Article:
“Water, water every where, Nor any drop to drink.”
Imagine a balloon. This balloon is attached to a flimsy string, which is staked firmly in the ground. Suddenly, the wind blows and this balloon correspondingly teeters in every such direction as dictated by the meandering air, but as the winds subside, the balloon steadily returns to its original position.
This balloon of course is the Texas Rangers, and episodes of winds always occur along the timeline of a season. Whether these winds teeter a team in a positive or negative direction, these winds always arrive. It is inevitable. Many times, a season can hinge on this proverbial flimsy string and the degree to which such winds are resisted.
Now, this does not mean that a team cannot strengthen its resistance to such winds, because they most certainly can.
It is unmistakable that the Rangers are currently playing a rather awful brand of baseball. Untimely injuries, together with poor in-game managing and a putrid offense have effectively blown the Rangers’ season backwards, whereas on a gust, the A’s, have swooshed past to overtake first place.
So what exactly can be done to alter this current course of events?
To begin, the return of Ian Kinsler from the DL was ultimately important. A healthy Kinsler would stand a strong chance lead the team in fWAR by position players by season’s end. Also, getting Mitch Moreland back from the DL would not hurt the offense either. In 216 PA thus far in 2013, Moreland has posted a 137 wRC+ and a .382 wOBA, which is great.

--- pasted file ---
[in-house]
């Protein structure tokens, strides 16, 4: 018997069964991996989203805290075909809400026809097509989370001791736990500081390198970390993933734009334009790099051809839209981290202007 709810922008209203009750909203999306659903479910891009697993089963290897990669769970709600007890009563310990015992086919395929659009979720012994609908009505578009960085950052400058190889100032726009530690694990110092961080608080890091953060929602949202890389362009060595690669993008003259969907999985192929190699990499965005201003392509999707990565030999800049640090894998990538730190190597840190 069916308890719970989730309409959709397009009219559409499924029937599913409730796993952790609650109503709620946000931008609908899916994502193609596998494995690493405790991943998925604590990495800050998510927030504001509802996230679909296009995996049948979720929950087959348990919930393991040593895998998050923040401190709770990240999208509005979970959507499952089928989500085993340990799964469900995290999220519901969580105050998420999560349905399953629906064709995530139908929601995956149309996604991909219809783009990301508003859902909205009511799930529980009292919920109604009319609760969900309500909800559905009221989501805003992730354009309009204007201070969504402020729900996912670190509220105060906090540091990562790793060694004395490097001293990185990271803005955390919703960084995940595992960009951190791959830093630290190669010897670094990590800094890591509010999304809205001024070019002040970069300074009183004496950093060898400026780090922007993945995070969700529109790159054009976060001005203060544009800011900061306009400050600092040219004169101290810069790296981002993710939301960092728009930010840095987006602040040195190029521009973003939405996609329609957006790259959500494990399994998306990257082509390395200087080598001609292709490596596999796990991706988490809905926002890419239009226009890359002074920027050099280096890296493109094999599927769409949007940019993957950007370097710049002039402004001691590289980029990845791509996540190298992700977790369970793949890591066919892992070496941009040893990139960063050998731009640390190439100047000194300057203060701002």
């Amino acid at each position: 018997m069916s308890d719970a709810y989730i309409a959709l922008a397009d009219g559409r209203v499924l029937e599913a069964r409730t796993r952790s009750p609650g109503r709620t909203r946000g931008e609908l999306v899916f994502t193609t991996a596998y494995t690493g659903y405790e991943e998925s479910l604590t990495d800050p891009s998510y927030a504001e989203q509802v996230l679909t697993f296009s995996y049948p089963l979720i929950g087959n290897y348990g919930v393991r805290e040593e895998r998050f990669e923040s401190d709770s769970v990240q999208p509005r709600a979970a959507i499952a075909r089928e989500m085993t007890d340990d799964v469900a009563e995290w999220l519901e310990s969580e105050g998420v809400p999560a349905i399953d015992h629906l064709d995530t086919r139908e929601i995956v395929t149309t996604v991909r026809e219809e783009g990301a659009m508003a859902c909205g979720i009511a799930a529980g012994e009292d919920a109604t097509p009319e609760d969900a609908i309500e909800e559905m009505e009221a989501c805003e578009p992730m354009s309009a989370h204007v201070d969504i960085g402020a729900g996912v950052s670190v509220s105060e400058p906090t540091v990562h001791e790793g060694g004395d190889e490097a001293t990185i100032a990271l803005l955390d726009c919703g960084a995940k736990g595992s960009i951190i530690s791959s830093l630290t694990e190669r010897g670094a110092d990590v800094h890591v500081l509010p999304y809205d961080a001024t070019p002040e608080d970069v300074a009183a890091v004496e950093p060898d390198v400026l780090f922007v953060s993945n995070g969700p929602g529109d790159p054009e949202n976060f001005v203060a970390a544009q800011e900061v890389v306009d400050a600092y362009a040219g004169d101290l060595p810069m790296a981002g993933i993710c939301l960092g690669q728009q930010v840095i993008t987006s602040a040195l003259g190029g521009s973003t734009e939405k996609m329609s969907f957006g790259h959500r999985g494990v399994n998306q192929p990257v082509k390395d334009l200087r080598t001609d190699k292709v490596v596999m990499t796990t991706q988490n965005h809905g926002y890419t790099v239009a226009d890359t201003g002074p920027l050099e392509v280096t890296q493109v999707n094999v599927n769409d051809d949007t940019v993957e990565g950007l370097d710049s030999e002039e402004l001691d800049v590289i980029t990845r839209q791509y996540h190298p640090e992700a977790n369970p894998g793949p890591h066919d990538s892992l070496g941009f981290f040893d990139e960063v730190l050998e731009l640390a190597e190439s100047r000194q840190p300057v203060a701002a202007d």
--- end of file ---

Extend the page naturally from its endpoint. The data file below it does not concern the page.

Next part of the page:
On the contrary, seeing less of David Murphy would be addition by subtraction. In 243 PA, Murphy has posted a pathetic 67 wRC+ and a wOBA of .280, which is remarkably awful (remarkable for the fact that he is an everyday starter).
At the moment, Jeff Baker is on the DL (go figure), but he has been undeniably fantastic in 2013. In 92 PA, Baker has 9 HR to go along with a 190 wRC+ and a .459 wOBA. Having Baker supersede Murphy as the everyday LF would prove to be a modest upgrade to the offense indeed.
Lastly, Elvis Andrus must begin to hit. Aside from Leury Garcia, Elvis Andrus has been the Rangers’ worst player offensively (57 wRC+ and a .266 wOBA to go along with a .291 BABIP, so his offensive inadequacies are not due to bad luck). Andrus will never be a plus-hitter, but an average (or near-average) season with the bat should not be too much to ask for. Should Andrus at least flip his season and perform at an average level with the bat from here on out, that would prove to be an effective boost to the lineup.
It is unmistakable that the Rangers are struggling, but there do exist reasonable, internal options to regress to more expected means. Regression can be reversed, as can inadequacies, but can is not always indicative of will. The Rangers are in a tough spot, but based on the reasonable expectations of the sum of the whole when healthy, this team will be fine.